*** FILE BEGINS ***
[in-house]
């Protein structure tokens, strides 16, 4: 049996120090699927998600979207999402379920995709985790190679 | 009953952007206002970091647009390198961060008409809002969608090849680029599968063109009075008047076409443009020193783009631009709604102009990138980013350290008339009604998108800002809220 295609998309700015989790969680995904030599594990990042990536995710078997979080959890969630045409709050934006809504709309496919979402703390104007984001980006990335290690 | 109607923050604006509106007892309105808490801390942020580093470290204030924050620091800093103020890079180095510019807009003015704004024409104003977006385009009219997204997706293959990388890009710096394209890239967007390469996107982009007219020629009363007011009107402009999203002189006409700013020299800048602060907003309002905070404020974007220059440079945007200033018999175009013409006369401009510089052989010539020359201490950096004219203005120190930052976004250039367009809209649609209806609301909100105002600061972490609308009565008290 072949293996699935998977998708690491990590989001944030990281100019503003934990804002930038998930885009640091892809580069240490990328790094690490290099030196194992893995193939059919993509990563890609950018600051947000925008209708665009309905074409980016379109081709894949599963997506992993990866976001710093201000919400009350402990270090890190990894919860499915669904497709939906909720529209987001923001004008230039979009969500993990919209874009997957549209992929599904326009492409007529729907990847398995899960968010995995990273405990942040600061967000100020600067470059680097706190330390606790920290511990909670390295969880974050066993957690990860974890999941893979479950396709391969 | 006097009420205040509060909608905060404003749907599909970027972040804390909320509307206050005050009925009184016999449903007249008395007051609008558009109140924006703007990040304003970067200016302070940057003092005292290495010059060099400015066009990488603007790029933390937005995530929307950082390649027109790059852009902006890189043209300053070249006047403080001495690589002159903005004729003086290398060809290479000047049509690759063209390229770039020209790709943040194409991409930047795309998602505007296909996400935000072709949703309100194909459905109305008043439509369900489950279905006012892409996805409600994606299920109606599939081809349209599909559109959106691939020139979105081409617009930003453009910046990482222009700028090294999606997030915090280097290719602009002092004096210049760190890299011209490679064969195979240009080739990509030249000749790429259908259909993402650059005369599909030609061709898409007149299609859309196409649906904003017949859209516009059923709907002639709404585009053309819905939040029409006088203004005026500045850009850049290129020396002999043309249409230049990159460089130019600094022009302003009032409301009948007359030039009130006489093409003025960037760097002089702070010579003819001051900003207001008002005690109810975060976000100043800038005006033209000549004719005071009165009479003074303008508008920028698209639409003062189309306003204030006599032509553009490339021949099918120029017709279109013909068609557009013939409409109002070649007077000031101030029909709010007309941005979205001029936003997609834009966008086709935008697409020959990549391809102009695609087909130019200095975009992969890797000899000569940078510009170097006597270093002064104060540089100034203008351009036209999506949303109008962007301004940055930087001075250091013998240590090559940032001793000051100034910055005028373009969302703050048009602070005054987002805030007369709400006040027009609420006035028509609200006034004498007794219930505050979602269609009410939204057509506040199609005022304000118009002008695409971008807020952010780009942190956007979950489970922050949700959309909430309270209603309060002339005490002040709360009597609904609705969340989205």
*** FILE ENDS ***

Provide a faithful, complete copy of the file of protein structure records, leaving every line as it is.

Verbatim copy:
[in-house]
């Protein structure tokens, strides 16, 4: 049996120090699927998600979207999402379920995709985790190679 | 009953952007206002970091647009390198961060008409809002969608090849680029599968063109009075008047076409443009020193783009631009709604102009990138980013350290008339009604998108800002809220 295609998309700015989790969680995904030599594990990042990536995710078997979080959890969630045409709050934006809504709309496919979402703390104007984001980006990335290690 | 109607923050604006509106007892309105808490801390942020580093470290204030924050620091800093103020890079180095510019807009003015704004024409104003977006385009009219997204997706293959990388890009710096394209890239967007390469996107982009007219020629009363007011009107402009999203002189006409700013020299800048602060907003309002905070404020974007220059440079945007200033018999175009013409006369401009510089052989010539020359201490950096004219203005120190930052976004250039367009809209649609209806609301909100105002600061972490609308009565008290 072949293996699935998977998708690491990590989001944030990281100019503003934990804002930038998930885009640091892809580069240490990328790094690490290099030196194992893995193939059919993509990563890609950018600051947000925008209708665009309905074409980016379109081709894949599963997506992993990866976001710093201000919400009350402990270090890190990894919860499915669904497709939906909720529209987001923001004008230039979009969500993990919209874009997957549209992929599904326009492409007529729907990847398995899960968010995995990273405990942040600061967000100020600067470059680097706190330390606790920290511990909670390295969880974050066993957690990860974890999941893979479950396709391969 | 006097009420205040509060909608905060404003749907599909970027972040804390909320509307206050005050009925009184016999449903007249008395007051609008558009109140924006703007990040304003970067200016302070940057003092005292290495010059060099400015066009990488603007790029933390937005995530929307950082390649027109790059852009902006890189043209300053070249006047403080001495690589002159903005004729003086290398060809290479000047049509690759063209390229770039020209790709943040194409991409930047795309998602505007296909996400935000072709949703309100194909459905109305008043439509369900489950279905006012892409996805409600994606299920109606599939081809349209599909559109959106691939020139979105081409617009930003453009910046990482222009700028090294999606997030915090280097290719602009002092004096210049760190890299011209490679064969195979240009080739990509030249000749790429259908259909993402650059005369599909030609061709898409007149299609859309196409649906904003017949859209516009059923709907002639709404585009053309819905939040029409006088203004005026500045850009850049290129020396002999043309249409230049990159460089130019600094022009302003009032409301009948007359030039009130006489093409003025960037760097002089702070010579003819001051900003207001008002005690109810975060976000100043800038005006033209000549004719005071009165009479003074303008508008920028698209639409003062189309306003204030006599032509553009490339021949099918120029017709279109013909068609557009013939409409109002070649007077000031101030029909709010007309941005979205001029936003997609834009966008086709935008697409020959990549391809102009695609087909130019200095975009992969890797000899000569940078510009170097006597270093002064104060540089100034203008351009036209999506949303109008962007301004940055930087001075250091013998240590090559940032001793000051100034910055005028373009969302703050048009602070005054987002805030007369709400006040027009609420006035028509609200006034004498007794219930505050979602269609009410939204057509506040199609005022304000118009002008695409971008807020952010780009942190956007979950489970922050949700959309909430309270209603309060002339005490002040709360009597609904609705969340989205």